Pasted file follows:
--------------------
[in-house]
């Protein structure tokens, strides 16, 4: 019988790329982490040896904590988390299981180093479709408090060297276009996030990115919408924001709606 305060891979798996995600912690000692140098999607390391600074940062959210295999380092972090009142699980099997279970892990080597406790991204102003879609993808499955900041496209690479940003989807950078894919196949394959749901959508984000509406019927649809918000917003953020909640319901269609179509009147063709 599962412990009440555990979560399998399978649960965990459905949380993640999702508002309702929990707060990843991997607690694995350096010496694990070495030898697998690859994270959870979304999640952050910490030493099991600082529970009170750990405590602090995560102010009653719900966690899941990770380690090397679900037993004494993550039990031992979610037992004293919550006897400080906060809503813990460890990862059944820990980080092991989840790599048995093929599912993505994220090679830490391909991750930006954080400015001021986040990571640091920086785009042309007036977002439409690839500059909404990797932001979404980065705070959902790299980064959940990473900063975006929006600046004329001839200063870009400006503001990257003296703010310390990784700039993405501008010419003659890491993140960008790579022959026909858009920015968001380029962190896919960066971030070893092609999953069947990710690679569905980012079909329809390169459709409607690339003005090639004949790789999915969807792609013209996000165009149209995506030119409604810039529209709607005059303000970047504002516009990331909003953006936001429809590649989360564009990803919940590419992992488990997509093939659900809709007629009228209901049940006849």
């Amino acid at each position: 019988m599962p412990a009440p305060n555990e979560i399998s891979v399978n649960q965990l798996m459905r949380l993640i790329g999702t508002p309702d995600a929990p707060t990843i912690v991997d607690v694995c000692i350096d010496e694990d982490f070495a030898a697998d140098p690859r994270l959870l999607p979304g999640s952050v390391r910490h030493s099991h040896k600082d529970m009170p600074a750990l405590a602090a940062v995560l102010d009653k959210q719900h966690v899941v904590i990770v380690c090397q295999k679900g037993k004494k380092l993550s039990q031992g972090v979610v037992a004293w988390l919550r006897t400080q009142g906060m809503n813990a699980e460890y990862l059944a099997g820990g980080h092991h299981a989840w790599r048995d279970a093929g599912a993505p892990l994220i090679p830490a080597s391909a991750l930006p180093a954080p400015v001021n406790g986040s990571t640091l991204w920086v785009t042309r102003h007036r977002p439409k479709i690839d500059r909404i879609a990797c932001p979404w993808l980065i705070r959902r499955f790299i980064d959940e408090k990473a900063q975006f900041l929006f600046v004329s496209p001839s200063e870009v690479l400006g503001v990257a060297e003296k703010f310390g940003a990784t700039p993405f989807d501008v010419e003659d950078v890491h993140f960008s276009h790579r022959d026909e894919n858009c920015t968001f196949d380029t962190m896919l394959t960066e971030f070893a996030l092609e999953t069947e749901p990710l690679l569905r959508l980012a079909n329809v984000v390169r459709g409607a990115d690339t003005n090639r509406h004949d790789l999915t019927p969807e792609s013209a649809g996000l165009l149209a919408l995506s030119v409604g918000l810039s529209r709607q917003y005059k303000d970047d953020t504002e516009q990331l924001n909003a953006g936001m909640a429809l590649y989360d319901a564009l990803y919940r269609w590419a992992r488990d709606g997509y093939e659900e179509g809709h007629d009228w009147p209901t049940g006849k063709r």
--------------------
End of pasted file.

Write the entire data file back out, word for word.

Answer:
[in-house]
């Protein structure tokens, strides 16, 4: 019988790329982490040896904590988390299981180093479709408090060297276009996030990115919408924001709606 305060891979798996995600912690000692140098999607390391600074940062959210295999380092972090009142699980099997279970892990080597406790991204102003879609993808499955900041496209690479940003989807950078894919196949394959749901959508984000509406019927649809918000917003953020909640319901269609179509009147063709 599962412990009440555990979560399998399978649960965990459905949380993640999702508002309702929990707060990843991997607690694995350096010496694990070495030898697998690859994270959870979304999640952050910490030493099991600082529970009170750990405590602090995560102010009653719900966690899941990770380690090397679900037993004494993550039990031992979610037992004293919550006897400080906060809503813990460890990862059944820990980080092991989840790599048995093929599912993505994220090679830490391909991750930006954080400015001021986040990571640091920086785009042309007036977002439409690839500059909404990797932001979404980065705070959902790299980064959940990473900063975006929006600046004329001839200063870009400006503001990257003296703010310390990784700039993405501008010419003659890491993140960008790579022959026909858009920015968001380029962190896919960066971030070893092609999953069947990710690679569905980012079909329809390169459709409607690339003005090639004949790789999915969807792609013209996000165009149209995506030119409604810039529209709607005059303000970047504002516009990331909003953006936001429809590649989360564009990803919940590419992992488990997509093939659900809709007629009228209901049940006849």
């Amino acid at each position: 019988m599962p412990a009440p305060n555990e979560i399998s891979v399978n649960q965990l798996m459905r949380l993640i790329g999702t508002p309702d995600a929990p707060t990843i912690v991997d607690v694995c000692i350096d010496e694990d982490f070495a030898a697998d140098p690859r994270l959870l999607p979304g999640s952050v390391r910490h030493s099991h040896k600082d529970m009170p600074a750990l405590a602090a940062v995560l102010d009653k959210q719900h966690v899941v904590i990770v380690c090397q295999k679900g037993k004494k380092l993550s039990q031992g972090v979610v037992a004293w988390l919550r006897t400080q009142g906060m809503n813990a699980e460890y990862l059944a099997g820990g980080h092991h299981a989840w790599r048995d279970a093929g599912a993505p892990l994220i090679p830490a080597s391909a991750l930006p180093a954080p400015v001021n406790g986040s990571t640091l991204w920086v785009t042309r102003h007036r977002p439409k479709i690839d500059r909404i879609a990797c932001p979404w993808l980065i705070r959902r499955f790299i980064d959940e408090k990473a900063q975006f900041l929006f600046v004329s496209p001839s200063e870009v690479l400006g503001v990257a060297e003296k703010f310390g940003a990784t700039p993405f989807d501008v010419e003659d950078v890491h993140f960008s276009h790579r022959d026909e894919n858009c920015t968001f196949d380029t962190m896919l394959t960066e971030f070893a996030l092609e999953t069947e749901p990710l690679l569905r959508l980012a079909n329809v984000v390169r459709g409607a990115d690339t003005n090639r509406h004949d790789l999915t019927p969807e792609s013209a649809g996000l165009l149209a919408l995506s030119v409604g918000l810039s529209r709607q917003y005059k303000d970047d953020t504002e516009q990331l924001n909003a953006g936001m909640a429809l590649y989360d319901a564009l990803y919940r269609w590419a992992r488990d709606g997509y093939e659900e179509g809709h007629d009228w009147p209901t049940g006849k063709r």